How to Repair Doors

Loose hinge screws can be tightened by filling the hole with wooden toothpicks dipped in glue and trimmed flush.
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If fences make for better neighbors, then doors make for happier families -- but not if your doors are squeaking or sticking. The truth is, repairing or replacing a door is relatively easy and requires only a few common tools and a couple hours of your time. In this article, you will learn all aspects of door maintenance, from unsticking a door to installing a lockset. Let's begin with some general door-fixing tips:

  • If you're trying to remove a door's hinge pin and the pin won't budge, press a nail against the hinge bottom and tap upward against the nail with a hammer.
  • For better control when lifting a door off its hinges, remove the bottom pin first. When replacing a door on its hinges, insert the top pin first.
  • You do not need to worry about oil dripping on the floor if you quiet a squeaky hinge by lubricating its pin with petroleum jelly rather than oil.
  • If you need to plane the bottom of a door because it scrapes the threshold or the floor, you can do so without removing the door. Place sandpaper on the threshold or floor, then move the door back and forth over this abrasive surface. Slide a newspaper or magazine under the sandpaper if it needs to be raised in order to make contact.
  • To remove 1/2 inch or more from a door, score with a utility knife to prevent chipping, and finish with a circular saw.
  • When you've fashioned a door to the exact size for hanging, bevel the latch edge backward to let it clear the jamb as it swings open and shut.
  • Before you replace a door that you have planed, seal the planed edges with wood sealer. If you don't, the door will swell and stick.

Unsticking a Door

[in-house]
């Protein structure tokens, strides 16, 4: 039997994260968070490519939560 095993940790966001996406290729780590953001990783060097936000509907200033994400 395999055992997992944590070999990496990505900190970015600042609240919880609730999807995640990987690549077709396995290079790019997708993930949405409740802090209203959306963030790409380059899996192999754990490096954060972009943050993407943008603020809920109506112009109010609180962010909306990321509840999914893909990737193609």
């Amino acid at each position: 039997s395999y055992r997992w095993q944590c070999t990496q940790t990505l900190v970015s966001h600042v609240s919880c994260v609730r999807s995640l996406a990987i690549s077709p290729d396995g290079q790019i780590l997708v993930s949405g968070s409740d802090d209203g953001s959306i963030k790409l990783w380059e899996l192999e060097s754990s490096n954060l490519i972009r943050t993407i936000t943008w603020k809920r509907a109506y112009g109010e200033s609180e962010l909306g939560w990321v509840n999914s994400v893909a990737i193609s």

Doors, like windows, stick for a number of reasons -- from poor construction to extreme humidity. In most cases, it's easy to unstick a stubborn door. To diagnose the problem, close the door, watching it carefully to locate the binding point.

If there's a gap between the door and the frame opposite the binding edge, the hinges probably need adjustment. If you can't see a gap anywhere between the door and the frame and you had to slam the door to close it, the wood has probably swollen from extreme humidity. If the hinges and the wood are both in good shape, the door frame itself may be out of alignment; check the frame with a carpenters' square. Once you know the problem, you are ready to find the best home improvement solution listed below.

To fix a door with poorly adjusted hinges, examine the hinges for loose screws, both on the door and on the frame. Securely tighten any loose screws. If a screw doesn't tighten, the screw hole has become enlarged. When the hole is only slightly enlarged, you may be able to correct the problem by replacing the screw with a longer one, but make sure the head is the same size.

Another option is to use a hollow fiber plug with the old screw. To do this, spread carpenters' glue on the outside of the plug, and insert the fiber plug into the enlarged screw hole. Then drive the screw into the hole. If the screw hole is badly enlarged, you can use wood toothpicks to fill it in. Dip the toothpicks into carpenters' glue and insert them around the screw hole. Let the glue dry, then trim the toothpicks flush with the surface. When you drive the screw into the filled-in hole, it should hold securely.

If the screws are not loose, the hinges may have to be readjusted on the door frame. Close the door, watching to see where it sticks and where it gaps. If the door is tilted in the frame, it will stick at the top on one side and at the bottom on the other, and there will be a gap between the door and the frame opposite each binding point.

If the door hinges need shimming, open the door as far as it will go. Push a wedge under it to hold it firmly. At the hinge to be adjusted, loosen the screws from the hinge leaf on the door frame, but don't touch the screws in the door itself. Cut a piece of thin cardboard to the same size as the hinge leaf, and mark the location of the hinge screws on it. Cut horizontal slots in the shim to fit over the screws; slide the shim over the screws behind the loosened hinge leaf. Keeping the shim in place, tighten the screws to resecure the hinge. Remove the wedge holding the door and close the door. If the door still sticks, but not as much as it did before, add another shim under the hinge.